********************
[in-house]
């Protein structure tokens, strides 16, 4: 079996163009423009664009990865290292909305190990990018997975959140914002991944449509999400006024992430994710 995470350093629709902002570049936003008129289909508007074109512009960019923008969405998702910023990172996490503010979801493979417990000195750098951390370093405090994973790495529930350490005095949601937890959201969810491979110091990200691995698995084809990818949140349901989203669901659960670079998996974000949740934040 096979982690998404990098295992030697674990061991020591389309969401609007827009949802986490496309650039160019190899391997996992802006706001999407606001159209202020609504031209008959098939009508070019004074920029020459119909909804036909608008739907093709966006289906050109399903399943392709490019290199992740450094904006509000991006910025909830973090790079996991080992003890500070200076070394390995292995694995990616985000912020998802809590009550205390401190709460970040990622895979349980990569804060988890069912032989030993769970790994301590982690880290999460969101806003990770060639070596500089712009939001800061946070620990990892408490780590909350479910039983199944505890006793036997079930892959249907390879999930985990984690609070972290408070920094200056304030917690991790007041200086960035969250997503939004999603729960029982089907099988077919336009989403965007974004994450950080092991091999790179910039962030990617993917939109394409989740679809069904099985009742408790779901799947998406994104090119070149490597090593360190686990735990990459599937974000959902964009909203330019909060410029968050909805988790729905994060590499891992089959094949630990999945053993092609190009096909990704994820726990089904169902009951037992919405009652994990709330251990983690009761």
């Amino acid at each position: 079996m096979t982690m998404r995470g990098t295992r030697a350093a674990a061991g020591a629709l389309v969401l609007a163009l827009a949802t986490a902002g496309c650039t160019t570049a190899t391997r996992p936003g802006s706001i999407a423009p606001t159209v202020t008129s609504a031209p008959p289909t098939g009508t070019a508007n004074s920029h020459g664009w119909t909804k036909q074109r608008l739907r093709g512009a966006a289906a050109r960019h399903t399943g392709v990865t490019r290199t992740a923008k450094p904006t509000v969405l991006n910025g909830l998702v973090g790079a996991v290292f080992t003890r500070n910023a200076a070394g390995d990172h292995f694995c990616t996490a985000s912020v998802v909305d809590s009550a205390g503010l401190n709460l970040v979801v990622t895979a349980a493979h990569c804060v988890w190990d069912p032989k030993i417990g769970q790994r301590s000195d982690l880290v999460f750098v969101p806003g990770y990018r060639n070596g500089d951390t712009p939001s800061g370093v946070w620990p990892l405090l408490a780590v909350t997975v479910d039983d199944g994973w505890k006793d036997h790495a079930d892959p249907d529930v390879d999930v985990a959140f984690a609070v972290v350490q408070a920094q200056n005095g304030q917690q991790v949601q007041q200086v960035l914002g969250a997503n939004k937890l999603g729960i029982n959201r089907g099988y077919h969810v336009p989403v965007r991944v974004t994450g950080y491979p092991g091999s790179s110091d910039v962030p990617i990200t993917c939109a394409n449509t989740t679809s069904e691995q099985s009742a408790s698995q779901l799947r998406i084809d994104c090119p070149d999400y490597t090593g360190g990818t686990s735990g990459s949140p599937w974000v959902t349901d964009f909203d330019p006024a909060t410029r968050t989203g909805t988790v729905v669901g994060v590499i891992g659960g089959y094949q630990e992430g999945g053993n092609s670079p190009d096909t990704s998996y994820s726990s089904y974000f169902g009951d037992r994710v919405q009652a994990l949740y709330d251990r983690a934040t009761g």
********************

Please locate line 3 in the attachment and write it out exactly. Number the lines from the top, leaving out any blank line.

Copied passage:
């Amino acid at each position: 079996m096979t982690m998404r995470g990098t295992r030697a350093a674990a061991g020591a629709l389309v969401l609007a163009l827009a949802t986490a902002g496309c650039t160019t570049a190899t391997r996992p936003g802006s706001i999407a423009p606001t159209v202020t008129s609504a031209p008959p289909t098939g009508t070019a508007n004074s920029h020459g664009w119909t909804k036909q074109r608008l739907r093709g512009a966006a289906a050109r960019h399903t399943g392709v990865t490019r290199t992740a923008k450094p904006t509000v969405l991006n910025g909830l998702v973090g790079a996991v290292f080992t003890r500070n910023a200076a070394g390995d990172h292995f694995c990616t996490a985000s912020v998802v909305d809590s009550a205390g503010l401190n709460l970040v979801v990622t895979a349980a493979h990569c804060v988890w190990d069912p032989k030993i417990g769970q790994r301590s000195d982690l880290v999460f750098v969101p806003g990770y990018r060639n070596g500089d951390t712009p939001s800061g370093v946070w620990p990892l405090l408490a780590v909350t997975v479910d039983d199944g994973w505890k006793d036997h790495a079930d892959p249907d529930v390879d999930v985990a959140f984690a609070v972290v350490q408070a920094q200056n005095g304030q917690q991790v949601q007041q200086v960035l914002g969250a997503n939004k937890l999603g729960i029982n959201r089907g099988y077919h969810v336009p989403v965007r991944v974004t994450g950080y491979p092991g091999s790179s110091d910039v962030p990617i990200t993917c939109a394409n449509t989740t679809s069904e691995q099985s009742a408790s698995q779901l799947r998406i084809d994104c090119p070149d999400y490597t090593g360190g990818t686990s735990g990459s949140p599937w974000v959902t349901d964009f909203d330019p006024a909060t410029r968050t989203g909805t988790v729905v669901g994060v590499i891992g659960g089959y094949q630990e992430g999945g053993n092609s670079p190009d096909t990704s998996y994820s726990s089904y974000f169902g009951d037992r994710v919405q009652a994990l949740y709330d251990r983690a934040t009761g």